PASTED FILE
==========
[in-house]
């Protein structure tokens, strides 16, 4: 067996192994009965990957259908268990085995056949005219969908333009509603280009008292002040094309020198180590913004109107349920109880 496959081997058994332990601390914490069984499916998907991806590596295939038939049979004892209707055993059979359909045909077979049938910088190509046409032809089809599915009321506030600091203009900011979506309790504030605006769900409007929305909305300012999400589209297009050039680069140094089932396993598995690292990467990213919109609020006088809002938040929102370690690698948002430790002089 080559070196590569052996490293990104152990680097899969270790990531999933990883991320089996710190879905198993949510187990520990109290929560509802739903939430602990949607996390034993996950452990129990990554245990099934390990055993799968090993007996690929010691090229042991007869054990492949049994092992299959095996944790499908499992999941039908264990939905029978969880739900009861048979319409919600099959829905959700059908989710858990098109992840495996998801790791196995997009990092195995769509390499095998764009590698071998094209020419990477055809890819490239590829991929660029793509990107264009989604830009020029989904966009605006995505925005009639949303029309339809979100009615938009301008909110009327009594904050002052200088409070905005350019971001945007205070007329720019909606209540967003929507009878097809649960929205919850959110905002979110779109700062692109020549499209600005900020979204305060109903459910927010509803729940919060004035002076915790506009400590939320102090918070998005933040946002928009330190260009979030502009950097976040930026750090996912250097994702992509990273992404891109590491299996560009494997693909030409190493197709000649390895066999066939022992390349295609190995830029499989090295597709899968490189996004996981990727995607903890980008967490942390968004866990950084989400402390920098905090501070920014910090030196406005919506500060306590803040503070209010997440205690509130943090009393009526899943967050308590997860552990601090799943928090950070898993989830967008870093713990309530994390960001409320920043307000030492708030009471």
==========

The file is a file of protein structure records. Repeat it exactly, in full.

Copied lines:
[in-house]
């Protein structure tokens, strides 16, 4: 067996192994009965990957259908268990085995056949005219969908333009509603280009008292002040094309020198180590913004109107349920109880 496959081997058994332990601390914490069984499916998907991806590596295939038939049979004892209707055993059979359909045909077979049938910088190509046409032809089809599915009321506030600091203009900011979506309790504030605006769900409007929305909305300012999400589209297009050039680069140094089932396993598995690292990467990213919109609020006088809002938040929102370690690698948002430790002089 080559070196590569052996490293990104152990680097899969270790990531999933990883991320089996710190879905198993949510187990520990109290929560509802739903939430602990949607996390034993996950452990129990990554245990099934390990055993799968090993007996690929010691090229042991007869054990492949049994092992299959095996944790499908499992999941039908264990939905029978969880739900009861048979319409919600099959829905959700059908989710858990098109992840495996998801790791196995997009990092195995769509390499095998764009590698071998094209020419990477055809890819490239590829991929660029793509990107264009989604830009020029989904966009605006995505925005009639949303029309339809979100009615938009301008909110009327009594904050002052200088409070905005350019971001945007205070007329720019909606209540967003929507009878097809649960929205919850959110905002979110779109700062692109020549499209600005900020979204305060109903459910927010509803729940919060004035002076915790506009400590939320102090918070998005933040946002928009330190260009979030502009950097976040930026750090996912250097994702992509990273992404891109590491299996560009494997693909030409190493197709000649390895066999066939022992390349295609190995830029499989090295597709899968490189996004996981990727995607903890980008967490942390968004866990950084989400402390920098905090501070920014910090030196406005919506500060306590803040503070209010997440205690509130943090009393009526899943967050308590997860552990601090799943928090950070898993989830967008870093713990309530994390960001409320920043307000030492708030009471």